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High-rise city buildings can often be relatively “steely” in their materials and street presence.
Many of these structures might be attractive to the corporate world but often create a chilly sense for visitors. However, that is certainly not the case with 60 Castlereagh Street, near Sydney’s Martin Place, where there is a real sense of welcoming inside its new glazed front doors.
The atrium at 60 Castlereagh Street, Sydney.
Originally built in the early 2000s in a relatively nondescript style, the two foyer areas (one fronting Castlereagh Street and the other Elizabeth Street) have been cleverly reworked by Aeta Studio for its client, Australian Real Estate Investment Trust Dexus.
Home to Paribas, Australia’s oldest French bank, which has been at the address since the building was constructed, now presents as a considerably less corporate entity.
The somewhat magical refurbishment earned Aeta the John Verge award for interior architecture from the Australian Institute of Architects (NSW chapter).
Unlike some architects and their clients, who are keen to rip out everything and start afresh, the project was a case of retaining as much of the original fabric as possible, respecting its architectural legacy.
“In years to come, this style of building could be attractive to a new audience, as with many architectural periods from the more recent past,” said architect Alex Matovic, director of Aeta Studio.
While the exterior of the high-rise building was lightly changed, replacing and renewing the sandstone at ground level, the major impact has been a reworking of its two atriums.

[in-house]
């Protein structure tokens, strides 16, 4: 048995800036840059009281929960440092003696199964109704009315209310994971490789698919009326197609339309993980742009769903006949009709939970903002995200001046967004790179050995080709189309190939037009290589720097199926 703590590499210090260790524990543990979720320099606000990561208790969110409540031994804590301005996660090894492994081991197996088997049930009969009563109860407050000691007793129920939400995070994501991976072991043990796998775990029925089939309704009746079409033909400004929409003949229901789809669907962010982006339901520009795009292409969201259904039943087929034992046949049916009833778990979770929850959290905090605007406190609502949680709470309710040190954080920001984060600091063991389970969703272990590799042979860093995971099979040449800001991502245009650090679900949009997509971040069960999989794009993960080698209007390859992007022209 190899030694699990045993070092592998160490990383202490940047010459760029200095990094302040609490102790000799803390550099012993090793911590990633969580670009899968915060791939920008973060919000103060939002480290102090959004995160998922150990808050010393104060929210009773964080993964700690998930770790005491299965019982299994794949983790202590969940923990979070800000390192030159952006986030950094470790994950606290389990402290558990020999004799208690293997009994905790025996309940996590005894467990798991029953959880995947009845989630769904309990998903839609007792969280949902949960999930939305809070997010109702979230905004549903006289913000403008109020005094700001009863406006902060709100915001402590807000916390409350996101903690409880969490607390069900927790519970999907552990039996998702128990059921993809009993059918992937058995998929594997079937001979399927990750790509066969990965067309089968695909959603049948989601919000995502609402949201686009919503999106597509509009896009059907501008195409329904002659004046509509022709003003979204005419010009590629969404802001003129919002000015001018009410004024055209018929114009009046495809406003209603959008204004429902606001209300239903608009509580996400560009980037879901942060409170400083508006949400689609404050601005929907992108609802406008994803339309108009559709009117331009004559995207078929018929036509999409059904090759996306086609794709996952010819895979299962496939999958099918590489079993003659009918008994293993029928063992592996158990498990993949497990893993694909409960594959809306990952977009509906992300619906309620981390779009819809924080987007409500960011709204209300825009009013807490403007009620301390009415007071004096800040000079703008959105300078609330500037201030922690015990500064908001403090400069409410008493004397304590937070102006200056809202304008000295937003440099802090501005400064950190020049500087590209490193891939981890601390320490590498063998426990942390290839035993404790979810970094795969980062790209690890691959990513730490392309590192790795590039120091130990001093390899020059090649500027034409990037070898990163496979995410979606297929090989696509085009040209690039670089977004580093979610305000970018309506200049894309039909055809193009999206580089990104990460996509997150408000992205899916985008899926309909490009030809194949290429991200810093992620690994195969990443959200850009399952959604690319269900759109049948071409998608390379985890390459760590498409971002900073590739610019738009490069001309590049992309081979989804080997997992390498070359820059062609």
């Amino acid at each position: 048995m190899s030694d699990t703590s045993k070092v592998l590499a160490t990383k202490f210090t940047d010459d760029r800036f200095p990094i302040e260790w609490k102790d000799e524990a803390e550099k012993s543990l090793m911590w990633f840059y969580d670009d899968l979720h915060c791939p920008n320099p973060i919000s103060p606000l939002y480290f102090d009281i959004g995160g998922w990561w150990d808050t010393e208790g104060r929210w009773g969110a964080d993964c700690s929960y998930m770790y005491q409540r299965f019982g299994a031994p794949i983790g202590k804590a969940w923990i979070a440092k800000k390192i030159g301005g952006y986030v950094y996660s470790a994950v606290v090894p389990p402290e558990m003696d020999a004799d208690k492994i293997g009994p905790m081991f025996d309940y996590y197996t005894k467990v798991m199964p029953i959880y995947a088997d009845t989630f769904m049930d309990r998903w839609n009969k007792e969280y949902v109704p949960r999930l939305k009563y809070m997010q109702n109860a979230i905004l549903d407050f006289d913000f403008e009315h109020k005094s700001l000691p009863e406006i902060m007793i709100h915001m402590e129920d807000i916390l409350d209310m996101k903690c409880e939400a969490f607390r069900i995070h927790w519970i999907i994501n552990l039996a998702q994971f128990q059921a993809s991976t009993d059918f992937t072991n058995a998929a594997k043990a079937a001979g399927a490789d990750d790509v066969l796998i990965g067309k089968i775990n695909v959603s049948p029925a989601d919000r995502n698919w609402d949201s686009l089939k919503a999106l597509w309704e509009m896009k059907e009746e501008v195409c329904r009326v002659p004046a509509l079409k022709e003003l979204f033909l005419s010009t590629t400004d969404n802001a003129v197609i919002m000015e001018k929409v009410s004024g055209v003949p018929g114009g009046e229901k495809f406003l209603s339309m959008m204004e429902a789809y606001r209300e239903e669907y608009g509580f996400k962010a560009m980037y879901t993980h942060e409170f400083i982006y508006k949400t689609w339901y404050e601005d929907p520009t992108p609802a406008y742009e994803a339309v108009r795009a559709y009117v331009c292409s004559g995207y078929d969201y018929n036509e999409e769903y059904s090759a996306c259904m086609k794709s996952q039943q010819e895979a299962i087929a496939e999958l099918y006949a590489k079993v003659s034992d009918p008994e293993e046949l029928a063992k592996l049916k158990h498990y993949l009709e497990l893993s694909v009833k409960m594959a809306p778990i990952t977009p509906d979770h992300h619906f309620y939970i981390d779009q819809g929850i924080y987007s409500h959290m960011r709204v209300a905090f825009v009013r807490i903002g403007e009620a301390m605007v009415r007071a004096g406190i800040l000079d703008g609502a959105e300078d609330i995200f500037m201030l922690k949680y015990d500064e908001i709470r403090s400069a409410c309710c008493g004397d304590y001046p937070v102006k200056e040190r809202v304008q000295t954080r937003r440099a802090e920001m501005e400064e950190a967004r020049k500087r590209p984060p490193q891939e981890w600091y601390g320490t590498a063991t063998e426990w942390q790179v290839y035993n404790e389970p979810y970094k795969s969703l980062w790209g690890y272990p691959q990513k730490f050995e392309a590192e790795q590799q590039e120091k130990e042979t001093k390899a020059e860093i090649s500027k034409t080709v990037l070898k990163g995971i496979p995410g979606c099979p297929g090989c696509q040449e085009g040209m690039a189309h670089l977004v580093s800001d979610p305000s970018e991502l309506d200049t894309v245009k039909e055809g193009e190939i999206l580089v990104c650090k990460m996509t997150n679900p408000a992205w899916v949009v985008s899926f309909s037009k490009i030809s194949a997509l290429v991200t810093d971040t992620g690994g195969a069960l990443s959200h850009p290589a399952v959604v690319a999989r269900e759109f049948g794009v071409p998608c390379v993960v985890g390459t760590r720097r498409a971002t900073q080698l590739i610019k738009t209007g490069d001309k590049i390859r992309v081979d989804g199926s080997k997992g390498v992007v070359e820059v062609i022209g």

The curtain glass wall facing Castlereagh Street was repositioned about a metre closer to the street, and the atriums themselves were sightly decreased in size, although they still benefit from 13m high ceilings.
The curtain glass wall facing Castlereagh Street.
Lined with more than 3000 circular plywood forms, varying in width from 220mm to 300mm, there is a level of texture and depth that cannot often be achieved with large areas of marble.
“We wanted to diffuse the western light from Castlereagh Street,” Matovic said. “Previously, the sun would beat down through the glass and create a hothouse for those arriving”.
Matovic worked closely with lighting specialists Studio MG to ensure an extraordinary level of craftsmanship. It incorporated a series of linear up-lights to achieve a high quality of light.
At ground level, some marble walls were replaced and are now timber-lined. A number are curved to create a subtle backdrop for a new café in the Elizabeth Street foyer, as well as framing a new reception desk in the Castlereagh lobby, made from the same stringy bark timber but stained in black.
Aeta Studio was also mindful of creating a softer and more welcoming sense of arrival to both entrances, hence each of the plywood forms includes acoustic insulation to absorb the traditional city hum of passing traffic.
“Our clients loved the idea that entering would not be dissimilar to walking into a cathedral, a sense of the other worldliness,” Matovic said.
The architect was not only interested in celebrating home-grown timbers and artisans, but also local talent, in particular furniture manufacturers such as Jardin and Koskela.
There are curated groupings of furniture for the lounge areas, raising these pieces on slightly elevated plinths to create a level of division between the foyer and ancillary areas.
One of the prominent features is a large John Coburn tapestry in the Elizabeth Street foyer that was previously relegated to a side wall and not always noticed. Woven in France by one of Australia’s leading artists, it is now a befitting artwork.
For Matovic, conceiving the award-winning fit-out came with its challenges, not dissimilar to inserting a three-level timber-lined house into a corporate environment.
“Each plywood circle had to fit precisely, with barely any tolerance in getting it right,” he said – not dissimilar to the placement of each stitch in Coburn’s highly complex tapestry.
Stephen Crafti is a specialist in contemporary design, including architecture, furniture, fashion and decorative arts.
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